- Historic Sites
Barbados: Gateway To America
It offers all the pleasures of a warm-weather escape plus a rich serving of history
February/March 1999 | Volume 50, Issue 1
Few travelers head for the Caribbean island to plumb its history, much less its American history. Escaping from winter’s blasts through sun, sea, and sand is the lure. Yet for some of us that’s not quite enough, and so the islands with the richest assortment of historical treasures catch our attention. Up there at the top is Barbados, the easternmost island of the Windward chain, lying sixteen hundred miles southeast of Miami, and on its eastern shore buffeted by the waves of the Atlantic Ocean.
A unique feature of Barbados’s history is Britain’s tenure as its sole colonizer, from the time the first English adventurers landed in 1620. Not here the talk of how many flags have flown in succession over disputed island territory, or stories of seventeenth- or eighteenth-century European warfare fetching up on these shores.
More recently, with new attention cast on the African background of the island’s dominant population, the mingling of cultures is seen to characterize and enrich Barbados. The island’s wonderful history museum, housed in an eighteenth-century military garrison, devotes a gallery to the vestiges of mostly West African culture—the languages, art, music, and crafts that “are living testimony to the strength of customs which have survived centuries of misunderstanding.”
And then there is the American connection. The island’s earliest ties to the North American colonies were those made by a royal grant from Charles II to eight aristocrats. These Lords Proprietors—wealthy Barbadian planters —were given title to about a thousand miles of the region then called simply Carolina. By the mid-1600s immigrants from Barbados began settling there; they named the first major port city Charlestowne.
In Barbados the plantocracy soon abandoned tobacco and cotton for sugar, the crop that would shape its history, and during much of the seventeenth century the island flourished as England’s richest colony, far surpassing the North American settlements. As younger sons and less fortunate Barbadians made their way north, Barbados became what one historian calls “the gateway to America.” The Proprietors and their agents, known as the Barbados Adventurers, forged family ties with the colonists of North America that survive to this day. By the end of the eighteenth century, emigrants from Barbados had set their stamp not only on the planter culture of the Carolinas but on Virginia and other tidewater regions. And when the nineteen-year-old George Washington accompanied his tuberculosis-stricken elder half-brother, Lawrence, in search of a healthful climate, they chose Barbados, where Lawrence’s wife had relatives. This was the only time the future President traveled outside the country.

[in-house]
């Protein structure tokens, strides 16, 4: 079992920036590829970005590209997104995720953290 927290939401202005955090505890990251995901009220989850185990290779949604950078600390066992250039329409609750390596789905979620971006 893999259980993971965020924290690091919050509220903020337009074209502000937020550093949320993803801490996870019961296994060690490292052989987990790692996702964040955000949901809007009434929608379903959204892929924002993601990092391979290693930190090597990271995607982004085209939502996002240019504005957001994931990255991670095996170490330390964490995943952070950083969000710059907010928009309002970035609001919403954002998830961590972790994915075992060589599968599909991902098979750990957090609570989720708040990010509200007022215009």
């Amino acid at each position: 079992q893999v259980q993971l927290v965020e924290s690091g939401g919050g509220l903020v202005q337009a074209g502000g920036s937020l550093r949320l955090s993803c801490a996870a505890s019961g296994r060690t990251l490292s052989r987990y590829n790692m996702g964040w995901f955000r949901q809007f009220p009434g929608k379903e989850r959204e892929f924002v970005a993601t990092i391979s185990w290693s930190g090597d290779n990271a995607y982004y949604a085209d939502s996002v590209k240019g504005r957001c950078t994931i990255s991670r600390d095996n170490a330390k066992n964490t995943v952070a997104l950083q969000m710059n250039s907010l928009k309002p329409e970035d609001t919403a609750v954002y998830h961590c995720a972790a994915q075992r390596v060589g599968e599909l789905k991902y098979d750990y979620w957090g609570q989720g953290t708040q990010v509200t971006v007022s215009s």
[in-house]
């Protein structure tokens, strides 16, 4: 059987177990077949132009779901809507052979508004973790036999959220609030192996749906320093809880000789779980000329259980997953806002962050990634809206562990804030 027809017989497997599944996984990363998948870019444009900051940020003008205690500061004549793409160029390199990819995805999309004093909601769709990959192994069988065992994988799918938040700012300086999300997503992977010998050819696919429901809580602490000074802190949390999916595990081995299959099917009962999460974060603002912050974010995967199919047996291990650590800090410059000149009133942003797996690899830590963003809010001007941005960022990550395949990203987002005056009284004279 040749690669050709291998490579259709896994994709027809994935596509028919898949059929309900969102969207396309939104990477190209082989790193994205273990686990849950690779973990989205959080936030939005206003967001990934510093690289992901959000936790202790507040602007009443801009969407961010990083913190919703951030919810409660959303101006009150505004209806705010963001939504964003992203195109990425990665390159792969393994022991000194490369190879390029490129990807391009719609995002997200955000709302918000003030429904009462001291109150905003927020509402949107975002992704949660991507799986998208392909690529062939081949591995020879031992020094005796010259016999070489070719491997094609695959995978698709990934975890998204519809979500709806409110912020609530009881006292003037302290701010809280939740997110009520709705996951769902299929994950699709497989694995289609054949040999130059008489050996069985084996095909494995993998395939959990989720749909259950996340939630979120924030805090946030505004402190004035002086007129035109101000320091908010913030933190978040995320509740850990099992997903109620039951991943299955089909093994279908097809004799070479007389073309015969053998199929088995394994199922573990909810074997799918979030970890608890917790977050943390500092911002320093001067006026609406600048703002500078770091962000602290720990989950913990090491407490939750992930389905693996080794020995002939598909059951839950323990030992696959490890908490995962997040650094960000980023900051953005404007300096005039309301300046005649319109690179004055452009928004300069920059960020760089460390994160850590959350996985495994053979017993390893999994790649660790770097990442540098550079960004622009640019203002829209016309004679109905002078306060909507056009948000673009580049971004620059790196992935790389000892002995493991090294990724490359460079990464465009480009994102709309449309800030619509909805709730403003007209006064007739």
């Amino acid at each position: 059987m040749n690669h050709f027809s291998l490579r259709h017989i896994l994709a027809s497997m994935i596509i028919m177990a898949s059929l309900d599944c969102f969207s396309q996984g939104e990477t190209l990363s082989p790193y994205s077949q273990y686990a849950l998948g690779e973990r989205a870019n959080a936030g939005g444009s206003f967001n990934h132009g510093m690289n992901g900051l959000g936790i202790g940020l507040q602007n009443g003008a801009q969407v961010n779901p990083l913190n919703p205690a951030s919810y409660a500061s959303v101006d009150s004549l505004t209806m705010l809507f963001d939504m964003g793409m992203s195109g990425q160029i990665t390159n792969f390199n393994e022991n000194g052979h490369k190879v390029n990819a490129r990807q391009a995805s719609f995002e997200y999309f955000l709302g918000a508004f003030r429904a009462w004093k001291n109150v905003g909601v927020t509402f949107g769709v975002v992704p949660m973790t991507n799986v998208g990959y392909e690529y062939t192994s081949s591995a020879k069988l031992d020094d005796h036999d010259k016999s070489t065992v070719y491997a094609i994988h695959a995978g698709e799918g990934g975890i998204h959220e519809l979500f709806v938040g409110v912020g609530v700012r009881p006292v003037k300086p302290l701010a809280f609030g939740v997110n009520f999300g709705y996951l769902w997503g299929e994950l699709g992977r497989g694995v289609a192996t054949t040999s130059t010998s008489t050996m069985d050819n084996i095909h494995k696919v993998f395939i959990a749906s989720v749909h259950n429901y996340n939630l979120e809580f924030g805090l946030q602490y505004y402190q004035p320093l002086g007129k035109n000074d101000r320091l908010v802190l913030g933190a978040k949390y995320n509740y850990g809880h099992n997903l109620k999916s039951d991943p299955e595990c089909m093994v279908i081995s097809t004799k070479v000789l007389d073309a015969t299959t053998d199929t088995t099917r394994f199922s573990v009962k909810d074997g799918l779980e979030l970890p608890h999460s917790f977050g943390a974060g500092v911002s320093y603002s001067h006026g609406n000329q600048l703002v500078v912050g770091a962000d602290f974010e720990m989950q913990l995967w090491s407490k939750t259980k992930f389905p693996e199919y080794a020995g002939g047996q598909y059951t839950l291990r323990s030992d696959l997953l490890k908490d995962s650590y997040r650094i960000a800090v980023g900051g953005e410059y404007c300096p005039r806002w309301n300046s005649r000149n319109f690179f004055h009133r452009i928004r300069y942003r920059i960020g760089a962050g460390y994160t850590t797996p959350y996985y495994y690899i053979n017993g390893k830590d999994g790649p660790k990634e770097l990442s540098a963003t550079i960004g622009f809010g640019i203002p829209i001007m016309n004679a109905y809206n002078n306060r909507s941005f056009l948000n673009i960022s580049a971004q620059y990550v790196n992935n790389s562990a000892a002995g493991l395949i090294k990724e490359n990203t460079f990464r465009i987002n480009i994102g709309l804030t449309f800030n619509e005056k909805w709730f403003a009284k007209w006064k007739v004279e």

For more than a century legend had it that the Washington brothers had occupied a house on Bay Street on the outskirts of Bridgetown, and cabdrivers would direct American tourists to the spot. Recent research has proved that the Washingtons stayed in another Bay Street structure, known as Bush Hill House. Until recently this belonged to the Barbados Light and Power Company, which gave it to the National Trust. Now a $1.3 million funding effort is under way to make it a museum.
Barbadians suspect that history might have pivoted on Washington’s visit. The future President caught a mild case of smallpox while on the island, which may well have immunized him against the disease, letting him live to fight another day when it later swept the Continental armies. “What is not well known,” writes a local historian, “is that George Washington came into contact with many Scottish born men … prominent in the mercantile community. The Scots were sympathetic to Bonny Prince Charlie’s fight against the English in 1745. …Were the seeds of breaking away from the mother country planted in Washington’s mind during his visit?”
Barbadian settlers forged family ties with American colonists that survive to this day.
Once the Bush Hill House museum opens, these and other ramifications of Washington’s stay will be laid out for the visitor. Meanwhile, we have his diary: “In the cool of the evening we rode out… to seek lodging in the country, as the Doctor advised and were perfectly enraptured with the beautiful prospects which every side presented to our view—the fields of cane, corn, fruit trees in a delightful green.” Lawrence’s condition worsened, and after two months they left the island, George sailing back to Virginia and Lawrence trying his luck in Bermuda. He finally returned home to die.
A first-time tourist can get a sense of the very merry life Washington lived in Barbados. The “hospitality and a genteel behavior” he noticed is evoked by visits to the many splendidly furnished homes that still stand. These great houses were the heart of former (and, in a few cases, present) sugar plantations that once covered the island.
I arrived last year at the end of March, just in time for the final open house of a series run for eight weeks by the National Trust. Highgate House, a fine melding of Georgian and Barbadian architecture, was on the tour for the first time. George Washington records a stay there: “We were invited to Mr. Carters and desired to make his house ours till we could provide lodgings agreeable to our wishes, which offer was accepted. …” As the National Trust’s pamphlet notes, the young Washingtons would have admired many of the same details, such as the dining room’s beautiful ceiling molding, that we see today.